Fifth week flags issued to frosh
249 flags went to 215 freshmen, most in science & math core
CORRECTION TO THIS ARTICLE: This article incorrectly reports that 215 freshmen received flags. We miscounted by one — 214 freshmen got flags.
Fifth week flags, the annual warnings from instructors that a student is failing or in danger of failing a class, were sent out over a 10-day period beginning Oct. 12. 249 flags were given this year to 215 students, roughly 19 percent of the freshman class — about the average proportion of students flagged every year. Thirty-one students were given two flags, and two students were given three flags.
Most flags were given in the math and science core with a minority given in HASS classes, said Senior Associate Dean for Undergraduate Education Julie B. Norman, who also directs the office of Undergraduate Advising and Academic Programming (UAAP). She also commented that many flags were given in 7.012 (Introductory Biology) due to the increased number of students in the class this year.
The flags are emails, CCd to a student’s adviser and the UAAP. Most flags are specific to individual students, and can include observations by the instructor like, “I noticed you didn’t do well on the last exam,” or “you haven’t been to recitation lately,” said Norman. Most flags also involve a follow-up from the UAAP with information on resources and suggestions on how to improve performance. Norman said that flags are intended to be something like, “Let’s pause. Where do you stand right now, and what do you need to do to be more successful?”
All flags are forwarded to housemasters and varsity coaches, and students with multiple flags get more attention from the UAAP. They also get an email from the dean of undergraduate education on how students can get support, particularly when it comes to personal problems.
Each student with multiple flags is expected to develop a “recovery plan” with the help of their adviser and Donna Friedman, associate dean for advising and academic programming. The UAAP also encourages these students to sign up for Seminar XL: Limited Edition — a not-for-credit version of Seminar XL — which matches 4–6 students with a TA for two 1.5-hour sessions every week to review material and do practice problems.
Norman said many flags result from the inability of students to manage their time and other aspects of adjusting to college learning. “You can’t coast here like you did in high school,” she said, “sometimes you end up digging a hole that you can’t get out of.”
Norman said that students sometimes “need assistance finding the trees in the forest … they need help directly going to resources.” She added that some issues affecting student performance may be more personal, in which case students should go to S^3 to seek help with managing academics in their lives.
However, Norman said that the success of a student is entirely dependent on their reaction to the flag, adding that most students she hears from react very positively and tend to be proactive, though she emphasized the importance of setting realistic goals.
“The first response of some students is, ‘I’ll dedicate 10 additional hours [to the class], I’ll go to the library, and I’ll go to every office hour,’ but these are unrealistic plans and they set themselves up for failure,” Norman said. “They need to be more thoughtful about accessing resources.”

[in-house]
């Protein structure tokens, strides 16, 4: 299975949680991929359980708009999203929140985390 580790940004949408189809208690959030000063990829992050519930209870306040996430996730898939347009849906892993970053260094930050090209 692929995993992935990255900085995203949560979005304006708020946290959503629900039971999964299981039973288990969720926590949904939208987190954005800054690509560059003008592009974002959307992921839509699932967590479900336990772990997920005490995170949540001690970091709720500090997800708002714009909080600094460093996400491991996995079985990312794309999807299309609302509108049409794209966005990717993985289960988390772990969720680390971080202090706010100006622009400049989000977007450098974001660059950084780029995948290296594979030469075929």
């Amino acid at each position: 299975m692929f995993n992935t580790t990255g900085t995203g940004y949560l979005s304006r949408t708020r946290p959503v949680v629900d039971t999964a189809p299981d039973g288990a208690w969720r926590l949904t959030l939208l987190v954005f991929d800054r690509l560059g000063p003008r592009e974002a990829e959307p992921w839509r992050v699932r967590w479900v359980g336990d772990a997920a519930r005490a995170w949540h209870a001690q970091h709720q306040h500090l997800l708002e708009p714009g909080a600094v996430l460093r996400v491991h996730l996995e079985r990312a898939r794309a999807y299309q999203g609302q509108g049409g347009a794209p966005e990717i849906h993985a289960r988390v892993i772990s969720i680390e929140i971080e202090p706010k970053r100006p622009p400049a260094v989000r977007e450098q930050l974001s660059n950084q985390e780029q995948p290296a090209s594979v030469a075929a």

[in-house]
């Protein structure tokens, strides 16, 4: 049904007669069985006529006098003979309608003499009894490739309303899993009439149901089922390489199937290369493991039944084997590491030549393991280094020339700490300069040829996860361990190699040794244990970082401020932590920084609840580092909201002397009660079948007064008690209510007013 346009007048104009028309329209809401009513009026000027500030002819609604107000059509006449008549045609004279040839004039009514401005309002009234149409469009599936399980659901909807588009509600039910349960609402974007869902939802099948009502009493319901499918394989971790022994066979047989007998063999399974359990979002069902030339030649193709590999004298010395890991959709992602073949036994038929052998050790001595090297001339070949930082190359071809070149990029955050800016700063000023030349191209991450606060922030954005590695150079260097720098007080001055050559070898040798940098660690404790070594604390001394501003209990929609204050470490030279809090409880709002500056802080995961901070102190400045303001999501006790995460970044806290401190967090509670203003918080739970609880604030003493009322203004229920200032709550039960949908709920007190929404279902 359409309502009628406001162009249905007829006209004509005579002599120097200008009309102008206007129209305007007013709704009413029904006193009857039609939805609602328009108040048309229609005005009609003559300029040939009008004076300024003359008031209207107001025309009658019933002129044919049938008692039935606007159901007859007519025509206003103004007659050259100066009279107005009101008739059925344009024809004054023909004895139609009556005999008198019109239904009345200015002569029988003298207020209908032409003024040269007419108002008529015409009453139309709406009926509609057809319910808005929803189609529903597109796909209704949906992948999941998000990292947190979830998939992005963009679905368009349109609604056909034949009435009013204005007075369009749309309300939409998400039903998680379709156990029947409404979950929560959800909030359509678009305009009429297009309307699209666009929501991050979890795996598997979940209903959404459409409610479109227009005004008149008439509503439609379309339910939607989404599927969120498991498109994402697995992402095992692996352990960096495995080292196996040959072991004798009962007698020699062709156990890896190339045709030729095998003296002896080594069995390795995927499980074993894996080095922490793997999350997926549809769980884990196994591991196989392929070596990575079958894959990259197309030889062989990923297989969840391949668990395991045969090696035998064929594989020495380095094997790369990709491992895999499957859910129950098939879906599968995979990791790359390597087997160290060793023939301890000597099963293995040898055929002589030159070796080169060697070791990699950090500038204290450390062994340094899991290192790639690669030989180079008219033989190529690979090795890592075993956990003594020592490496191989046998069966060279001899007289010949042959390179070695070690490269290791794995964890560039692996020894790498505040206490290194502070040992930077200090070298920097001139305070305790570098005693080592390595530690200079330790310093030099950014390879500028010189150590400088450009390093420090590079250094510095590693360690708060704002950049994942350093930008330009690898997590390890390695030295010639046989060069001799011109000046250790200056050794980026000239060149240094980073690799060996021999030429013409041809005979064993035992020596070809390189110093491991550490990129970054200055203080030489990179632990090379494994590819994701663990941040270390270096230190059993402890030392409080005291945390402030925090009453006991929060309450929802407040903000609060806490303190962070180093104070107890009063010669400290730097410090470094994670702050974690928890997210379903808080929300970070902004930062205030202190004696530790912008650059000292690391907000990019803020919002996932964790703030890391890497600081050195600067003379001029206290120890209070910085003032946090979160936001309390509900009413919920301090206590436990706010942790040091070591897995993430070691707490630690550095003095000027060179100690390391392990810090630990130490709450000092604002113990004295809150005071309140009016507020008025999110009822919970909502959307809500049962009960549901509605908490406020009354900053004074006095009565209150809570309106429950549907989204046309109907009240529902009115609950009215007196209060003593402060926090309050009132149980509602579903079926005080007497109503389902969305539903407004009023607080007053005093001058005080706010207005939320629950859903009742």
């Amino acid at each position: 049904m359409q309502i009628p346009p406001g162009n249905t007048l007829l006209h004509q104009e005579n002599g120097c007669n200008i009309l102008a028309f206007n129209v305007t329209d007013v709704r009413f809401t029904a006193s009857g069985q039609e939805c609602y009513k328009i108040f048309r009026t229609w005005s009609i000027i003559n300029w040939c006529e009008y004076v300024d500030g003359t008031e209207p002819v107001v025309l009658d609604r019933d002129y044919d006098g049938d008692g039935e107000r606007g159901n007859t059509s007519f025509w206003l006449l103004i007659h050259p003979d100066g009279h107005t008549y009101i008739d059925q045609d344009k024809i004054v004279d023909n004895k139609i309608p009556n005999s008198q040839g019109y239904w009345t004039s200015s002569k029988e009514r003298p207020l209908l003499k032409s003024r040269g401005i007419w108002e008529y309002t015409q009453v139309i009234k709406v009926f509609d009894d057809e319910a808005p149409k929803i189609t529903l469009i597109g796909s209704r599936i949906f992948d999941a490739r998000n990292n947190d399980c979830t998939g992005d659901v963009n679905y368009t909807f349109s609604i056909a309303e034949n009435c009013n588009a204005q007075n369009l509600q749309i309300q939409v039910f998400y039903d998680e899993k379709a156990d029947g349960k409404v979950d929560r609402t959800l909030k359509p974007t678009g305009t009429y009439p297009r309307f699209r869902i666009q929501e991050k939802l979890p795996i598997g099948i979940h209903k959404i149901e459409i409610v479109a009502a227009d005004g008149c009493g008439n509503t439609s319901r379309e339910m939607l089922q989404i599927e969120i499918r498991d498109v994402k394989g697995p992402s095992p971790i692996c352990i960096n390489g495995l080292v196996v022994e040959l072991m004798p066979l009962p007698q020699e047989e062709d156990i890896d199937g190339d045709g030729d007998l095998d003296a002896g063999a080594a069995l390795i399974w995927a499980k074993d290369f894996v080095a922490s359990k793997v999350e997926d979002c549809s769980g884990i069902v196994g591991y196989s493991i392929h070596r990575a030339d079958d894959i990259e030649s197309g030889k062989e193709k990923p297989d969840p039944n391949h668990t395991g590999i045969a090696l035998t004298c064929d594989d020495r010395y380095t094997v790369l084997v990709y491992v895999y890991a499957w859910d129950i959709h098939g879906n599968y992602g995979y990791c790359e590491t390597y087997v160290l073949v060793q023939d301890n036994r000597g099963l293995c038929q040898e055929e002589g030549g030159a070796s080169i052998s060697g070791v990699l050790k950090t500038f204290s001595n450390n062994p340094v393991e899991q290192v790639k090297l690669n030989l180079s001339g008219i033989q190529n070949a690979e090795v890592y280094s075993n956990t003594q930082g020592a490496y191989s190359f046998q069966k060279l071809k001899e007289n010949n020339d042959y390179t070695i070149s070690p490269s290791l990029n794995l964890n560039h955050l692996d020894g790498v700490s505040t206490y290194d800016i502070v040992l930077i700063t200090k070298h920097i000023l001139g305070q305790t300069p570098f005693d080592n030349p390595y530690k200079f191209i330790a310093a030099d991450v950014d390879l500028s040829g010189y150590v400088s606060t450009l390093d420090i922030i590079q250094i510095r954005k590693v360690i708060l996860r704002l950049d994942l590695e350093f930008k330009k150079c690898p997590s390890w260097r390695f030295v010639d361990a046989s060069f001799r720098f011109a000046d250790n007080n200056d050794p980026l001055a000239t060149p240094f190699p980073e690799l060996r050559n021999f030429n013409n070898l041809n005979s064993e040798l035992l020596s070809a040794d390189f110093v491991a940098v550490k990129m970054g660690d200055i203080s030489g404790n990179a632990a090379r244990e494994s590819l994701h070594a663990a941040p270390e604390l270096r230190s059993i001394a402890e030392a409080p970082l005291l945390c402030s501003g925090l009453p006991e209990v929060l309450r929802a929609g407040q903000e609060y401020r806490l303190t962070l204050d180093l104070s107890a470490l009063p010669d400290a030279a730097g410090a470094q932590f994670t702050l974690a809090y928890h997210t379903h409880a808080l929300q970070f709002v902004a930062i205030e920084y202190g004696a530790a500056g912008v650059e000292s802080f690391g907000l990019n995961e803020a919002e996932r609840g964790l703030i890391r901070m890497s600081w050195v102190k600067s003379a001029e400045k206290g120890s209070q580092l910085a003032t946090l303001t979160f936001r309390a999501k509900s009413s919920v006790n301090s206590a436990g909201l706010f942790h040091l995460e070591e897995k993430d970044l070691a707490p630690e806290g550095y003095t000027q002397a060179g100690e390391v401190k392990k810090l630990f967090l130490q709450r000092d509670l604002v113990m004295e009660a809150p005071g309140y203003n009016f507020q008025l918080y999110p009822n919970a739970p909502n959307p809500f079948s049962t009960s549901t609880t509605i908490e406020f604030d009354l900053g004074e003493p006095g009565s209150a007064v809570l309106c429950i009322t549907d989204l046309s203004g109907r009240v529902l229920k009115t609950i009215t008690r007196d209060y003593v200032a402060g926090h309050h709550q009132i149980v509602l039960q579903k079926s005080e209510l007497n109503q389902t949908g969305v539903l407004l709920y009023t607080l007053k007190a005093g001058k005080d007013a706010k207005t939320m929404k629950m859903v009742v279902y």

“It was a wake-up call,” said Francisco X. Pena ’15, who got a flag in biology.
“It made me realize that I’m doing too many extracurriculars and that I should probably start paying more attention both to and in bio. … I am going to get a tutor,” he said. “I think [the flags are] necessary.”
Onyekwere “Kere” Eke ’15, flagged in 7.012, had a more negative reaction initially. “It made me feel dumb,” she said, “I was like, ‘Kere, why are you here at MIT?’ It made me feel like someone stabbed me — it was also the way the instructor wrote it, it was very harsh. I guess they thought it was necessary for them to word it that way so that you know you need to get shit done.”
But the flag motivated her to change her habits. “When I read it, I thought ‘clearly, you’re doing something wrong,’ and so I sat down and mapped out the rest of the semester. … I’ve never been so productive in my time here at MIT. I make time for reading now and, since I do the reading before the lecture, I have a better understanding of the lecture. Without the fifth week flag I would be doing nothing right now. I’m actually kind of glad I got it. It was useful, helpful.”
Emma E. Feshbach ’15 saw the flags as needing some improvement. “I knew I would get one because I failed the first test, [and] it was not very specific in offering resources besides my adviser,” she said, adding that it would be helpful if the email could offer more direct resources such as tutors, or if the email came from the department. “I think if someone didn’t know what their status was in a class it could be helpful. It just seems sort of weird sending out an email saying ‘by the way, you’re failing.’”
Last year, the flagged recovery rate — defined by a student passing a flagged class, as opposed to dropping or failing — was 81.5 percent, higher than past averages of 68–70 percent. The UAAP expects it to remain that high.
The recovery rate, said Norman, was “a direct result of student initiative — tutors, Seminar XL:LE, study sessions, meetings, etc.”
Undergraduate resources and support can be found at http://mit.edu/uaap/resources.html and http://web.mit.edu/uaap/s3/.